First and foremost, SCHRS will meet the needs of likely 95%+ of the sailors our there; guys like me who sail a Frankenboat are not in the majority. The semantics of "class legal", "stock" and "one design" could be argued for ages here, but... is the juice worth the squeeze? The point is, SCHRS states, "These rules are intended to allow a wide range of catamarans to race together. Boats from established classes with class rules must comply with their class rules and can use the ratings on the SCHRS list."

The other point in the SCHRS rules is this, "In case of doubt about any part of these regulations, the meaning, i.e. the spirit of the regulations governs." As such, lets just agree that, class legal is class legal. If you could take your H16, F18, A-cat, P19, N6.0, etc. etc. etc. to a nationals and race it without fear of being protested, you're good.

With that out of the way, 95% of the work is done! wink

Now, to the last 5% (that's a total SWAG guess, so don't hold me to it!). As Mark stated, the onus for how races are run is on the organizers. I might get myself shot by Jean-Claude for saying this, but... If the OA wants to use SCHRS, but allow sailors to measure their own boat, that is up to them. Again, Corinthian. As Mark said earlier, if someone shows up with a rating sheet that looks off.... like, a 20' boat listed at 4.9m, there's a problem. I would suggest that in cases where the OA wants to use SCHRS, but not require a full measurement certificate, the boat owner should provide not just a number, but a print out of their rating calculator spreadsheet with their entry. That said, boat owners should not expect that self developed rating to hold up for a larger race, or for SCHRS to approve it, because they won't.

I COMPLETELY DISAGREE that the OA's should throw ratings/modifiers out there on the fly... One of my biggest complaints (some people here will know what I'm talking about and this "major" race has yet to fix the problem...) is poorly developed NoR/SIs. Write the rules down clearly and unambiguously and publish them well in advance. If the OA says, "bring your own certificate", make sure the sailors know, fill out the #$@% spreadsheet, print a copy and bring it with you! Most of the people here aren't building their own hulls, they are taking an existing platform and changing the sails. There are >250 boats in the SCHRS table, surely almost everyone here can go to the table, take the published values and then fill in the blanks for sail measurements on the sail measurement form.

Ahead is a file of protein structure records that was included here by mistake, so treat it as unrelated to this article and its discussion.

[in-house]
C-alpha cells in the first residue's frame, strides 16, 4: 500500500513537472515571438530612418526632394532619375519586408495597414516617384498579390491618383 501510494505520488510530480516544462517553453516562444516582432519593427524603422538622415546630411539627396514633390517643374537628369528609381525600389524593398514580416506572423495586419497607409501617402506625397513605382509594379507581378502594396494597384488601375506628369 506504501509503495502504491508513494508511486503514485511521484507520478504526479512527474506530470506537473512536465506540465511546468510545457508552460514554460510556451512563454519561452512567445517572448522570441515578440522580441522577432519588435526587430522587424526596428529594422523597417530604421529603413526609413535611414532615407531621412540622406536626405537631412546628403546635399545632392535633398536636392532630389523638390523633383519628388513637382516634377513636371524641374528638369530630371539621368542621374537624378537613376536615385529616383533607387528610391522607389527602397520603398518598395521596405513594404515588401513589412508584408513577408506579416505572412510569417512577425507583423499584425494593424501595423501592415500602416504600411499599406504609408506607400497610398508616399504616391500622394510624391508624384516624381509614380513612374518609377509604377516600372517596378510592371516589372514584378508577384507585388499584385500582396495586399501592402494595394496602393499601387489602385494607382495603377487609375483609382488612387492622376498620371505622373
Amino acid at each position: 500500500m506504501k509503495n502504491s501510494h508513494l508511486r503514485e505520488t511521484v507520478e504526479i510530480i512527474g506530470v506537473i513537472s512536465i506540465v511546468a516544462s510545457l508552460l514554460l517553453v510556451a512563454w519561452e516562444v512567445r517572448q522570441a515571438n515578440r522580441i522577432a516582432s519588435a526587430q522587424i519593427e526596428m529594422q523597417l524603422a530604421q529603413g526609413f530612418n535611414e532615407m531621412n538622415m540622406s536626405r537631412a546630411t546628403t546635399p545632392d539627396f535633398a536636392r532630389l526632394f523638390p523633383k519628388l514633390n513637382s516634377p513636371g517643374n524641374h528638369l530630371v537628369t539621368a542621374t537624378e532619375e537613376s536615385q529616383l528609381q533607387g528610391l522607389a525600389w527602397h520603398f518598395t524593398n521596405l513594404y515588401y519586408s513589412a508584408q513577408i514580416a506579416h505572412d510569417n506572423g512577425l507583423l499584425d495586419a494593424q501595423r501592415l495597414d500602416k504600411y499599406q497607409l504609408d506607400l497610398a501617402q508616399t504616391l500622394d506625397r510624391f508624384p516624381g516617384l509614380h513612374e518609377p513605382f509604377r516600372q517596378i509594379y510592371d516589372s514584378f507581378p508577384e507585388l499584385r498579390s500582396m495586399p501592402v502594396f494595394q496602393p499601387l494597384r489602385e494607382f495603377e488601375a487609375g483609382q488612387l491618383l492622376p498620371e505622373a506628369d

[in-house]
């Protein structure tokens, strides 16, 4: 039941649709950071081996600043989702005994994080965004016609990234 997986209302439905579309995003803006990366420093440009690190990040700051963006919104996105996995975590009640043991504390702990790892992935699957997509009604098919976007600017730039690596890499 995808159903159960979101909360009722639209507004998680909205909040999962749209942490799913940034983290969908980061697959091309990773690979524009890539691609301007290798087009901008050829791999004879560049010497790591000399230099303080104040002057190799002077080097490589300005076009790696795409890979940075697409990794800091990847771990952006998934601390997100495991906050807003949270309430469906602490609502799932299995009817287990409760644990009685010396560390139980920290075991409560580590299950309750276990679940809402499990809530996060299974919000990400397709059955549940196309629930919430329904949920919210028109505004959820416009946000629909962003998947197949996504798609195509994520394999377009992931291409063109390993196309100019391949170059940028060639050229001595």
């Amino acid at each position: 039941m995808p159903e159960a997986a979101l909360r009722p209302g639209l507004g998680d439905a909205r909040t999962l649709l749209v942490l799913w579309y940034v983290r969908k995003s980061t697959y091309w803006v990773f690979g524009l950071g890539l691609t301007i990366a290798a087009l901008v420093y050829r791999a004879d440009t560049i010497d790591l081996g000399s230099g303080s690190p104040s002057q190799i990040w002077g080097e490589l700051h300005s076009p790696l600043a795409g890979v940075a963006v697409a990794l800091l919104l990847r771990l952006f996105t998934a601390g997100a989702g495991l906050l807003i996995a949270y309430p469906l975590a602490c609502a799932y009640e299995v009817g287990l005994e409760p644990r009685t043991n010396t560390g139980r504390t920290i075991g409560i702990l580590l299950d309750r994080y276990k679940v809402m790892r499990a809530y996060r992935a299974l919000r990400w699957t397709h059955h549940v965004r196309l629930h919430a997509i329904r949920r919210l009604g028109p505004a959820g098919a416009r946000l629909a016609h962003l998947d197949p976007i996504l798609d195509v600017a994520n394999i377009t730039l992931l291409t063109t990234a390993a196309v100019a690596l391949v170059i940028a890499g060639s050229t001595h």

Although allowing/accepting self measured certificates induces a level of risk and reduces the integrity of the system, I think this is a more appropriate way to go than as Mark said, "PHRF'ing the number". If a racer doesn't like the measurement, they can go verify it themselves, but the rating formula and the integrity of the data that developed it remains the same. The other option is to use WAY outdated ratings from US PN and apply what are nothing more than WAG (not SWAG) modifiers. I'd prefer to put faith in people to honestly measure their boats than that.....

#288313 - 02/08/18 06:11 PM Re: Portsmouth or SCHRS ??? [Re: Mark Schneider]  
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Specific to the FL300 and the Buoy 44 boat. That was my boat and the experience of developing and racing it gave me a lot of valuable insight into both sides of this discussion.